ImproMed, LLC. Logo
Issue: 57 - Sep 15, 2013
Veterinary Ratings Sites
By: Martha D. Jack
old eConverse Social Media Consulting Inc

Whether your veterinary clinic has a social media presence or not, I’m sure you are hugely protective and aware of your clinic’s reputation and how clients are speaking publically about your staff, clinic, fees and medical knowledge.

Prior to the advent of social media, this kind of information would likely only be spread by word of mouth. People would have the ability to consider the source, and the speed and size at which the information would grow was so much slower than it is today.

Currently, there are limitless places for clients to complain (rightly or wrongly) about the service they receive at your clinic. To name just a few, there is Facebook, Twitter, blogs, Google Reviews, Yelp and veterinary ratings sites all asking users for feedback. Unfortunately, for review sites there is very little you can do to have negative reviews removed from these sites, short of taking legal action. In fact, many are structured in such a way that you can’t provide a response or context to a complaint and many of the users may be anonymous.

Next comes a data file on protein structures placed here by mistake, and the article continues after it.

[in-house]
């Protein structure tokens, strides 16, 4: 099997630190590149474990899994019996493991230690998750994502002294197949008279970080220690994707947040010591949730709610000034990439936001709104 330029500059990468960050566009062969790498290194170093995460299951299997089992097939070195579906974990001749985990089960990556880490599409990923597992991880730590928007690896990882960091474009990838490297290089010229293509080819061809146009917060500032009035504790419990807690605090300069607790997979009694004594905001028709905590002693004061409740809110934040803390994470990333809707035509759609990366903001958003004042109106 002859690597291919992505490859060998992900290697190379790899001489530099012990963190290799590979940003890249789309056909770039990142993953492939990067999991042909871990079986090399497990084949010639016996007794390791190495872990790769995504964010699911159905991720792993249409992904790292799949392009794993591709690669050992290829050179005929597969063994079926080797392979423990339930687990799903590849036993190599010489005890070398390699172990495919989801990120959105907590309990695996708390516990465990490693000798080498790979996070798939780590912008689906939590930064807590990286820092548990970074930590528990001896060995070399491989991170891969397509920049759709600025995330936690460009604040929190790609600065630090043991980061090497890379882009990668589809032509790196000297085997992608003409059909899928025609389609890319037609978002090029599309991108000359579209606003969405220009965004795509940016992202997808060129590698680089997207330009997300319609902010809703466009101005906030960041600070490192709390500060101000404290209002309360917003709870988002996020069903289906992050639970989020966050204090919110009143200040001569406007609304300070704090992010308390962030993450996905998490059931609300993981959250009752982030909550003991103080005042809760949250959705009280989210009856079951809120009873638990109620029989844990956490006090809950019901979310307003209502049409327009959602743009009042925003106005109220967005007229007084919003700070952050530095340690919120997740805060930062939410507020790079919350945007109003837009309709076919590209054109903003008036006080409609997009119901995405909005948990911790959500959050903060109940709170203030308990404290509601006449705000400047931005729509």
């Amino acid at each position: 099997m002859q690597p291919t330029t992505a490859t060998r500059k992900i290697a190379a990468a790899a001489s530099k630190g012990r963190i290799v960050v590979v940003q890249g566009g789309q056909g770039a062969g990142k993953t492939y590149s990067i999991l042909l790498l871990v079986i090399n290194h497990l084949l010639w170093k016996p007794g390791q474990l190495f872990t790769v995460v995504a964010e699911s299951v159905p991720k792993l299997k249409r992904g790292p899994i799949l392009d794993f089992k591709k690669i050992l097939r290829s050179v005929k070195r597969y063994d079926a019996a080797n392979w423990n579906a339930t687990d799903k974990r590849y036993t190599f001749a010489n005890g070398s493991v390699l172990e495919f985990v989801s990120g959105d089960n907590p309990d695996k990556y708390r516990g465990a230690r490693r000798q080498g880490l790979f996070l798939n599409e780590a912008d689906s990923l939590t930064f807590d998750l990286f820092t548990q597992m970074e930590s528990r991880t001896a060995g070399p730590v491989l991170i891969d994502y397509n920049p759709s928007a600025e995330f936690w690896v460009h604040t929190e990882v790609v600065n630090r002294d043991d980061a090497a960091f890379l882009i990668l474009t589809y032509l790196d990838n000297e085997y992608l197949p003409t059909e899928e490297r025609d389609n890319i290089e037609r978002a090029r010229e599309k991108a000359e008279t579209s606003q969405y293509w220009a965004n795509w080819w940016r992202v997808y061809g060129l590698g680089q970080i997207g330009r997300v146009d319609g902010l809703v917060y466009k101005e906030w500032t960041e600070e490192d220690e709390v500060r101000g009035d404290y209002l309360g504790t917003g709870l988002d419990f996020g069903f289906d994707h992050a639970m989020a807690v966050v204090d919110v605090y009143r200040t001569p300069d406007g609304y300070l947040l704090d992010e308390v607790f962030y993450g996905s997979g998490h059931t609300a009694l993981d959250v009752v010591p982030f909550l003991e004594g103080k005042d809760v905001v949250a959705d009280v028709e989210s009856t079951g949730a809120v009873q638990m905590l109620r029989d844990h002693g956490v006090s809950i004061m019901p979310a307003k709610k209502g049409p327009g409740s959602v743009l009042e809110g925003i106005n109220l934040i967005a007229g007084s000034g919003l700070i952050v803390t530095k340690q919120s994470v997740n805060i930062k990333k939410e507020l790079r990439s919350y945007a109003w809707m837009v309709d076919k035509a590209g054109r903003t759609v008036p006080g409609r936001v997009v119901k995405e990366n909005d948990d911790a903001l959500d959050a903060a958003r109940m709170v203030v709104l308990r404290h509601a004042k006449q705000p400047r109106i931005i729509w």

No matter how much we try to protect our reputation, there will always be folks we can’t keep happy. Here are a couple things you can do to keep tabs on your online reputation:

- Create a Google Alert (link: for your clinic’s name and the names of your veterinarians. This will send you an email notification when any of these phrases are found in an online news item, website or blog post

- Use a social media monitoring tool such as NutshellMail (link: to keep an eye on your social media presence and the mention of any phrases in your saved searches.

- Give clients an easy way to provide feedback. Ensure there is a web form, email address or phone number where clients are encouraged to provide feedback or express concern. If you provide them with an easy way to reach you, they will be less likely to share some unflattering experiences publically.

- Ask for feedback regularly. Whether it is in the form of a yearly survey or comment cards, asking for feedback shows that you’re listening and care about client opinions.

- When you do receive feedback, respond in a timely manner and deal with the matter professionally and respectfully.

- Encourage clients who have been with you a long time or who have provided positive feedback to write a positive review to combat any negative reviews you may receive.

This will be particularly helpful on the veterinary ratings websites and Google Reviews, where there is very little you can do to have a negative review removed.